“The concept of black male achievement really didn’t exist when I was growing up in the 80s and 90s,” Anthony remembers. “Instead, at the time I think prevailing logic saw some kind of ‘pathology of failure’ inherent in black manhood. That same logic explained away the positive examples and success stories of black men and boys by labeling them as “gifted” or some kind of “anomalies.” They called me an anomaly. I remember it well. I think they thought it was a compliment; but it wasn’t. I had to get all the way to Morehouse College before I stopped thinking of myself in that way.”
But the work of activist and social innovators is making a profound difference on expectations and acceptance of people like our Fellows. “The conversation shifted from one in which the pathology was thought to be inherent in black men to one that actually sees the pathology as inherent in social systems. That shift was, and still is, a very big deal,” Anthony continues. “That shift gives us an opportunity to examine and recreate the spaces where black and brown boys grow up so that those spaces (and the people who work in them) recognize and celebrate their immense potential rather than their deficits from the very beginning of their lives.”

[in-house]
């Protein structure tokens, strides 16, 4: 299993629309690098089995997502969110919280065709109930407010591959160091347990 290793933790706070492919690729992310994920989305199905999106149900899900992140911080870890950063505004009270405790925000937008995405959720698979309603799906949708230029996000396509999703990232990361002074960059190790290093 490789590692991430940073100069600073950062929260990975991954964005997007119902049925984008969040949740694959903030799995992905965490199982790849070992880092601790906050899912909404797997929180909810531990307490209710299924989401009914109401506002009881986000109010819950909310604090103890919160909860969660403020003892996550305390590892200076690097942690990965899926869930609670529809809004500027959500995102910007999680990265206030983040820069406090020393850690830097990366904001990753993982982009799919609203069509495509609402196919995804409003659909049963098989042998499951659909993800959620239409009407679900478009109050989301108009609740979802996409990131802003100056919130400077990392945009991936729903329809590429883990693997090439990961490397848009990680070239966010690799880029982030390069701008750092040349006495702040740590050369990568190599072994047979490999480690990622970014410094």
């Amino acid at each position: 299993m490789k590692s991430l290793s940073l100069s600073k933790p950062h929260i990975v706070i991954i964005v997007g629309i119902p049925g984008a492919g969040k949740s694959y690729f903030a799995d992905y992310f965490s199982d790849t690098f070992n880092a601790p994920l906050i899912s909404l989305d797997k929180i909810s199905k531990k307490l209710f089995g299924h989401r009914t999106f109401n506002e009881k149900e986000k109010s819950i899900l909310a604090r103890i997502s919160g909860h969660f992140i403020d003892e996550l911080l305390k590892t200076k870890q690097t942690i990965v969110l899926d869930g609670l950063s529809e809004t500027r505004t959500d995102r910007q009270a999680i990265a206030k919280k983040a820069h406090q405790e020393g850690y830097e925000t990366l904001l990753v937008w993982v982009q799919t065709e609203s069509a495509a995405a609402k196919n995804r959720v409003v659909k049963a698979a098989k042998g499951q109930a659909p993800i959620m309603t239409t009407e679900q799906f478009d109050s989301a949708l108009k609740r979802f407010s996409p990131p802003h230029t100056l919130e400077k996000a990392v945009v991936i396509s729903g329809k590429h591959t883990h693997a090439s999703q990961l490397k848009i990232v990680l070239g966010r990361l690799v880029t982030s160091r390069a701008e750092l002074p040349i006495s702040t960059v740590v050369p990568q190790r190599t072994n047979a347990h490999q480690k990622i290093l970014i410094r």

“During the public launch of the World Wide Web, my early connections to social issues were primarily in the form of negative images and ‘deficit’ mentality applied to social change. Today, with the growth of access to technology, it is clear that there is a shift towards increased awareness of achievement and opportunities to create and scale innovative solutions to our communities’ problems,” Jessica Johnson (BMA ’12) explained. “There is an opportunity to merge our reverence for past civil rights successes with a renewed commitment to continue working to create equality and success by launching innovative efforts.”